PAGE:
some say in the matter. "May we?"
He shrugged. "Sure. Make yourself at home."
She sat and he settled into the chair opposite her. "Let me get right to the point, Captain," she said, briskly rubbing her palms together as if she were about to do some serious business down in the bazaar.
"I expect nothing less."
She did a quick double take, as if not sure whether he was being sarcastic. Unable to tell, she shrugged it off and said, "We'd like access to the alien artifact parked outside."
Sheridan smiled at her. He wondered if, in her wildest imaginings, she remotely expected that he would just say, Sure, knock yourself out. Instead he said noncommittally, "Well, I'll certainly take your request under consideration."
She wasn't especially fooled. "That's bureaucratese for 'take a hike,' " she observed, dragging out the word as "bee-yoor-oh-crat-eese."
She had a certain degree of charm about her, but Sheridan wasn't about to be dragged in. He preferred to admire it from afar. "It is indeed," he said neutrally.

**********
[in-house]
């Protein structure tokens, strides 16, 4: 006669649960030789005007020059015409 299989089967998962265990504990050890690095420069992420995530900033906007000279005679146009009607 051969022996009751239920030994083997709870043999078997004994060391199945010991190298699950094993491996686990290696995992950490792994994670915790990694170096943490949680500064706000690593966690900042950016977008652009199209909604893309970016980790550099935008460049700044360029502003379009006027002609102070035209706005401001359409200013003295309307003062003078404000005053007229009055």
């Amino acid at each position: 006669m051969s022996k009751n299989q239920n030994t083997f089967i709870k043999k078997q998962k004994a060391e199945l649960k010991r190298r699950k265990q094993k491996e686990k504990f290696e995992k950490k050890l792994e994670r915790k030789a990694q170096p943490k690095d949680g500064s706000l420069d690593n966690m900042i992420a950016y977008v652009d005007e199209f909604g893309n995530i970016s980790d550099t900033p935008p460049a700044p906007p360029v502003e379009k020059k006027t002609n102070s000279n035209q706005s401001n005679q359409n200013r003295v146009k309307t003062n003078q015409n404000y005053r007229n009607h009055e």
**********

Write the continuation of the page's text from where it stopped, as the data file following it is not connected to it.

Trent shook her head in a manner that seemed just a tad patronizing. That caused her to lose the same brownie points she'd just gained, leaving her at dead even in Sheridan's view. All things considered, that was probably preferable. Oddly, she didn't seem the least bit concerned with how she came across in the captain's eyes. Clearly, he mused, there must be something wrong with her. How could she not be obsessed with the need for his approval? After all, she'd known him three whole minutes; that usually was enough time for him to cast the old Sheridan spell. He wondered if he was losing his touch.
"Captain," she said, oblivious to his inner monologue. "You're not set up to investigate a find like this. You don't have the people, the training,